The writing is always the weak point of any given video game, even good ones. I like Gears of War and its sequel, but how the hell did they get away with the character of Augustus Cole? That guy is pretty much the most stereotypically black character I’ve ever seen — his nickname is “The Cole Train,” his favorite words are “bitch” and “suckas,” he’s a former pro athlete, and he RAPS OVER THE END CREDITS. I mean…seriously? I know, it’s Gears of War, what am I expecting, but come on. Though, of course, the game development was lead by this guy, who clearly reeks of the ghetto, so maybe I’m being unfair.
The best you can hope for, normally, is a game in which the writing is so thoroughly mediocre that it can be overlooked. It is rare — so rare that I could count them on one hand (but won’t, because you couldn’t see it) — that you run across a game in which the dialogue, story, etc., are actually good. And then there’s The Orange Box, a collection of games by Valve, including Half-Life 2 and its expansions, as well as Portal, and Team Fortress 2. These games actually have really excellent writing. There’s a (relatively) successful video game romance, a touching father-daughter relationship, a strong, vibrant female character who remembers to put on pants and never once has to be saved by the male lead, and of course, one of the most original, complex, and hilarious video game characters I’ve ever seen, who delivers an end-credits song which is actually both catchy and funny.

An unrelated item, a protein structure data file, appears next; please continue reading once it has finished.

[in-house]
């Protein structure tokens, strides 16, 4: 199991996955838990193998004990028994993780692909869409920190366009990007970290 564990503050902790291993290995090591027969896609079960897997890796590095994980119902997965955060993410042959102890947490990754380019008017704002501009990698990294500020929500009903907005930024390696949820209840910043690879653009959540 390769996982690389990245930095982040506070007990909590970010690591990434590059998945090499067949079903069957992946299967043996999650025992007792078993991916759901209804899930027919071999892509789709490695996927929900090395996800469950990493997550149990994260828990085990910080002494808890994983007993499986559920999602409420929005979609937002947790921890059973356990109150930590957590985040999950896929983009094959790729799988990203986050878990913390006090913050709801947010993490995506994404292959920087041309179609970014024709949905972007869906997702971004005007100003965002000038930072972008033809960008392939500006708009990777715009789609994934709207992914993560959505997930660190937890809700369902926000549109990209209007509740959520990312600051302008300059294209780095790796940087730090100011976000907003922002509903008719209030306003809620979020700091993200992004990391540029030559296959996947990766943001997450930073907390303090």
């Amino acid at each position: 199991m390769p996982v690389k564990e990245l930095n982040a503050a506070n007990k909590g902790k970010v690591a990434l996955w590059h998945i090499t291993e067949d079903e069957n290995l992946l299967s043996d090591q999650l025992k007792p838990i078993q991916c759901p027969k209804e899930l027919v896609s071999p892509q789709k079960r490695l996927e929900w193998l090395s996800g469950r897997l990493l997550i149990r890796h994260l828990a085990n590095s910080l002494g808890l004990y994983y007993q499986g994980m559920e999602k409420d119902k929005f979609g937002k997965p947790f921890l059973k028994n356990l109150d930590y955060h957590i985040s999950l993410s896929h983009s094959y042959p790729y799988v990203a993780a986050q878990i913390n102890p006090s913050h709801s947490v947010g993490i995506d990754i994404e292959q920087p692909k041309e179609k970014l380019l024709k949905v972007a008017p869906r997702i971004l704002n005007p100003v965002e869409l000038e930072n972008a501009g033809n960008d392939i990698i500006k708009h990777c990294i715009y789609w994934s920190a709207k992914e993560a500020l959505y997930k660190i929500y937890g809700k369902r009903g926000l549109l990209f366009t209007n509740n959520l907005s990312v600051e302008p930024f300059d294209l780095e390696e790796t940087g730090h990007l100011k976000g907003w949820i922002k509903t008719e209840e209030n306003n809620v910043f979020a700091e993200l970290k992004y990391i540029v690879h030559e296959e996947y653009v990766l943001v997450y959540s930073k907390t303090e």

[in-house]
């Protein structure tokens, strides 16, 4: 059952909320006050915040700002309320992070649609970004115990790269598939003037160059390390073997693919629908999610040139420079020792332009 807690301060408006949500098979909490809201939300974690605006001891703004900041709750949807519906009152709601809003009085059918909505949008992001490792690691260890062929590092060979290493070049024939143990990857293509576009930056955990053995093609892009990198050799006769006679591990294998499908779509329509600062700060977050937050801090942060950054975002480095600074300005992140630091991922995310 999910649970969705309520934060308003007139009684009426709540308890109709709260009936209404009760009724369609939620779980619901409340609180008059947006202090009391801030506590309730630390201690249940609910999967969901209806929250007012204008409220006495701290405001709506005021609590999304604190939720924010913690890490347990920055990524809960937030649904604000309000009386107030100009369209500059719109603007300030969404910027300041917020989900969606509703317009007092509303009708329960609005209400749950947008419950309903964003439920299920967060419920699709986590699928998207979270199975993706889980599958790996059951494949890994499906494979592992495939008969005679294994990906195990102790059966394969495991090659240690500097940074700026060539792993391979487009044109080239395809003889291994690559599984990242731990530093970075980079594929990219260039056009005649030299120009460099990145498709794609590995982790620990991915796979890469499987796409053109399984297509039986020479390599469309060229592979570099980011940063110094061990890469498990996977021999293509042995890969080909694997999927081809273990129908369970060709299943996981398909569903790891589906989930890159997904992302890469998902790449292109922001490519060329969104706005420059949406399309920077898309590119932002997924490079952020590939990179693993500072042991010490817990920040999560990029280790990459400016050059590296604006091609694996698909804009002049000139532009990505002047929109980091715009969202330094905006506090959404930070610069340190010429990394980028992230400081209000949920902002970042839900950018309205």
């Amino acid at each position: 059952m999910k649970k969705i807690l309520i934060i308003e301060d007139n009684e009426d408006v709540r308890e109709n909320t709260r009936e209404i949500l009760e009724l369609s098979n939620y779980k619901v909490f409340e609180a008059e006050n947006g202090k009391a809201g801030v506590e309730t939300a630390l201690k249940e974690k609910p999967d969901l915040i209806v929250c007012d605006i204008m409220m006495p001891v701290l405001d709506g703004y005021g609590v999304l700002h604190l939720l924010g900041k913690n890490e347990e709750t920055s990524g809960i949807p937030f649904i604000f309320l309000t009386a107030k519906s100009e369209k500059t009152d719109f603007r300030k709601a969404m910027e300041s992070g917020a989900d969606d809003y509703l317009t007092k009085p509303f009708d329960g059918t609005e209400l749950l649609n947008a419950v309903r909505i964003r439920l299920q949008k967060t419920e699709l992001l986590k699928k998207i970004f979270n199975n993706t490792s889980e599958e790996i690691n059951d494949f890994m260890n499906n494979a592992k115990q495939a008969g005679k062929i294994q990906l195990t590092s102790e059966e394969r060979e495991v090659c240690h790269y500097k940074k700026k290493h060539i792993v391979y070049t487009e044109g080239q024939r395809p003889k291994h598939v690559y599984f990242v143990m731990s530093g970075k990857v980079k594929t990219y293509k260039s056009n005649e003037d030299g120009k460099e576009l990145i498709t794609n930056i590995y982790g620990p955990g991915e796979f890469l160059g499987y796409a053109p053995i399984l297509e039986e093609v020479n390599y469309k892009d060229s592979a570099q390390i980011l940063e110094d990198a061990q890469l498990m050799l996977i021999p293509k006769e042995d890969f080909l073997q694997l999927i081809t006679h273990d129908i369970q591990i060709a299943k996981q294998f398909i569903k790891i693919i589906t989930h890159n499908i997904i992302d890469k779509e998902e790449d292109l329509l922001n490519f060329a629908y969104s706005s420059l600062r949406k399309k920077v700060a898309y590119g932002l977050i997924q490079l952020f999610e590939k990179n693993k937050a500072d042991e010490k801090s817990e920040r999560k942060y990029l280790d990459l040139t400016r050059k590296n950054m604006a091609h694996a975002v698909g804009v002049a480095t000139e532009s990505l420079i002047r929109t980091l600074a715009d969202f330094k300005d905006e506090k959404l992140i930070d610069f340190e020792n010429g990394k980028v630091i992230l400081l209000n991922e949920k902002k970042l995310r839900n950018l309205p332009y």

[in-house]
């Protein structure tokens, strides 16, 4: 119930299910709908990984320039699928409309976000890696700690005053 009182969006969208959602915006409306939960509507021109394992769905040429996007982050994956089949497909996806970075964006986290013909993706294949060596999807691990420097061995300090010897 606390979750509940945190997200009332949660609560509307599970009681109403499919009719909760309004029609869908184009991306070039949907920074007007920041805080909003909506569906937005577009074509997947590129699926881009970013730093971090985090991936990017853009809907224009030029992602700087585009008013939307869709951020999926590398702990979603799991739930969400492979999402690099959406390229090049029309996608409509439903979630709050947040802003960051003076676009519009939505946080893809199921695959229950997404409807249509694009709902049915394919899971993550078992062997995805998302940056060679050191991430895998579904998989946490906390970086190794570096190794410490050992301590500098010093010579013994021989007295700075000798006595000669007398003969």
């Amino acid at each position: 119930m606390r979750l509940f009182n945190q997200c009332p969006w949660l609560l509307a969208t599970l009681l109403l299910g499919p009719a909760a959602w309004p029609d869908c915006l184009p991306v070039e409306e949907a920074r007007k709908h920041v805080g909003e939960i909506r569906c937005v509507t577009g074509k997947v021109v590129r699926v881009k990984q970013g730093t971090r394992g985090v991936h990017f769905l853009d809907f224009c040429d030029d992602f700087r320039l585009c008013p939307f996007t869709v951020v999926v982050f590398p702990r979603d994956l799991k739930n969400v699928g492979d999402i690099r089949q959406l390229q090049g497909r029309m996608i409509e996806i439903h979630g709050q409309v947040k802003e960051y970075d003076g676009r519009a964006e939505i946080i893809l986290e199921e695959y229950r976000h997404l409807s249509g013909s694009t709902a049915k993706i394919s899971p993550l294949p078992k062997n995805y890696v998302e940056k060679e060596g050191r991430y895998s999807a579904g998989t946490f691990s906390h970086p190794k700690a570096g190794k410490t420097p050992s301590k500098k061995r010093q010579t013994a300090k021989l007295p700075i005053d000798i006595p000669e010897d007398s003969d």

Portal is the real stand-out from the writing and gameplay perspective — it’s different, atmospheric, and amusing. But while Half-Life 2 and its expansions are not as consistently compelling (which is partially because it’s an absolutely massive campaign), it’s still an A+ as far as I’m concerned, for the constantly changing and challenging gameplay elements, and particularly in the way it manages to tell a strong story without ever resorting to cutscenes. In fact I don’t think there’s a single cutscene to be found in this entire package, which is something I wish more games would do. Like Gears of War. I don’t mean to keep harping on them, but every cutscene in those games lasts forever and feels like a Michael Bay pitch so stupid even Jerry Bruckheimer would refuse to fund it.
And Team Fortress 2 is good also, I think, but you have to play online, which is just awkward. Or with friends, but sadly my arty hipster friends are way too cool for video games.
Next up, a return to current games with Brutal Legend.
Published by: Valve Corporation
Developed by: Valve Corporation, EA UK (Playstation 3 version)
Genre: First-person shooter, puzzle
Number of Players: 1-player campaign, 16-player multiplayer
Release Date: October 9, 2007
ESRB: T-M BBFC: 15 OFLC: MA15+ PEGI: 16+
Also Available On: PC, Playstation 3
Photo Courtesy of Valve Corporation